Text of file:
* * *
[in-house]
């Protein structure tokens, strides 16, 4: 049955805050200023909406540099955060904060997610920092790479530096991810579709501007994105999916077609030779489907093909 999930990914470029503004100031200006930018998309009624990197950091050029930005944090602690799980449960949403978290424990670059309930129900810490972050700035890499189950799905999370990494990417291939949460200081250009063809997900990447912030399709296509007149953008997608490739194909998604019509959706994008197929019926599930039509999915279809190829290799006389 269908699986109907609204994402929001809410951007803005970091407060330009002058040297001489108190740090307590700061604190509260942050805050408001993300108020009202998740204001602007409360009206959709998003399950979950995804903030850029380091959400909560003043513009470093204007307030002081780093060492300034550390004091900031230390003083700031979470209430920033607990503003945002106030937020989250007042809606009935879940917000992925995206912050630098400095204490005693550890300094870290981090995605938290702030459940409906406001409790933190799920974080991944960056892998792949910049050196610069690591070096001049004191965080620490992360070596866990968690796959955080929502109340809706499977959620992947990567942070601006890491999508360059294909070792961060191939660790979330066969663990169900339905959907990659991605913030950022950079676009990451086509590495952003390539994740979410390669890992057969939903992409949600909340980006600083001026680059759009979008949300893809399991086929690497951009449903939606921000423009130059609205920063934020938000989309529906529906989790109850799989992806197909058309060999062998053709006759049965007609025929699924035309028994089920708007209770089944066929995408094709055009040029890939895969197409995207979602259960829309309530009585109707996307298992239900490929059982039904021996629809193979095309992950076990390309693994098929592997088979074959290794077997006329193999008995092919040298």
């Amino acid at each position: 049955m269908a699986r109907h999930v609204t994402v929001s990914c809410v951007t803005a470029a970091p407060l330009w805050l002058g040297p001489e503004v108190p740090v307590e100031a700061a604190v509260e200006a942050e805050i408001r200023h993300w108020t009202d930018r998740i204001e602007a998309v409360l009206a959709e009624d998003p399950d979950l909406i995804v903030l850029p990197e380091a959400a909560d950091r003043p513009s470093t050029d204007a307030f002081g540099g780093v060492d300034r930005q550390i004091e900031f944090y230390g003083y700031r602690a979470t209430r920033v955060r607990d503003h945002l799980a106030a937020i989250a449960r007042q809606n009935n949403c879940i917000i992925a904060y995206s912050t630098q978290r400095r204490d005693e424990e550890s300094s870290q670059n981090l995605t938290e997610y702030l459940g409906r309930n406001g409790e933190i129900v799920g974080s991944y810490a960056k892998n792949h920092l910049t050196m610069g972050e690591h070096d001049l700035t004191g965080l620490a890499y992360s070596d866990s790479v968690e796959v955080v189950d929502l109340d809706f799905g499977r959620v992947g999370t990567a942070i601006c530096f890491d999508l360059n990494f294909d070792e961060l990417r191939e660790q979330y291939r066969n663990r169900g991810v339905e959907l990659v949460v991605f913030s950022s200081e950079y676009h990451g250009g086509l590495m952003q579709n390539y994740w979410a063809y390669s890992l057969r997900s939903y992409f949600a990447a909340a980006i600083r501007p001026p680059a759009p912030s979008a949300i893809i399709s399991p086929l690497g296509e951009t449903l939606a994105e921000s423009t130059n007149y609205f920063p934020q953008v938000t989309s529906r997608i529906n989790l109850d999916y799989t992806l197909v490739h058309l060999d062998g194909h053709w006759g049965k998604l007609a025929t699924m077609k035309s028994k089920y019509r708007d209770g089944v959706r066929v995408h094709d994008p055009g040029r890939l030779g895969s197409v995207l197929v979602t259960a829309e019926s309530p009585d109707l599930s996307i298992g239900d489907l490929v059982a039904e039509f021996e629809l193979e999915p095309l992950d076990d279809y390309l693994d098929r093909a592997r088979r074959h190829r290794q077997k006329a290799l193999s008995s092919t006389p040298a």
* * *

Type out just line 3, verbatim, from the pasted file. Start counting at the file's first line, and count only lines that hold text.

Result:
């Amino acid at each position: 049955m269908a699986r109907h999930v609204t994402v929001s990914c809410v951007t803005a470029a970091p407060l330009w805050l002058g040297p001489e503004v108190p740090v307590e100031a700061a604190v509260e200006a942050e805050i408001r200023h993300w108020t009202d930018r998740i204001e602007a998309v409360l009206a959709e009624d998003p399950d979950l909406i995804v903030l850029p990197e380091a959400a909560d950091r003043p513009s470093t050029d204007a307030f002081g540099g780093v060492d300034r930005q550390i004091e900031f944090y230390g003083y700031r602690a979470t209430r920033v955060r607990d503003h945002l799980a106030a937020i989250a449960r007042q809606n009935n949403c879940i917000i992925a904060y995206s912050t630098q978290r400095r204490d005693e424990e550890s300094s870290q670059n981090l995605t938290e997610y702030l459940g409906r309930n406001g409790e933190i129900v799920g974080s991944y810490a960056k892998n792949h920092l910049t050196m610069g972050e690591h070096d001049l700035t004191g965080l620490a890499y992360s070596d866990s790479v968690e796959v955080v189950d929502l109340d809706f799905g499977r959620v992947g999370t990567a942070i601006c530096f890491d999508l360059n990494f294909d070792e961060l990417r191939e660790q979330y291939r066969n663990r169900g991810v339905e959907l990659v949460v991605f913030s950022s200081e950079y676009h990451g250009g086509l590495m952003q579709n390539y994740w979410a063809y390669s890992l057969r997900s939903y992409f949600a990447a909340a980006i600083r501007p001026p680059a759009p912030s979008a949300i893809i399709s399991p086929l690497g296509e951009t449903l939606a994105e921000s423009t130059n007149y609205f920063p934020q953008v938000t989309s529906r997608i529906n989790l109850d999916y799989t992806l197909v490739h058309l060999d062998g194909h053709w006759g049965k998604l007609a025929t699924m077609k035309s028994k089920y019509r708007d209770g089944v959706r066929v995408h094709d994008p055009g040029r890939l030779g895969s197409v995207l197929v979602t259960a829309e019926s309530p009585d109707l599930s996307i298992g239900d489907l490929v059982a039904e039509f021996e629809l193979e999915p095309l992950d076990d279809y390309l693994d098929r093909a592997r088979r074959h190829r290794q077997k006329a290799l193999s008995s092919t006389p040298a």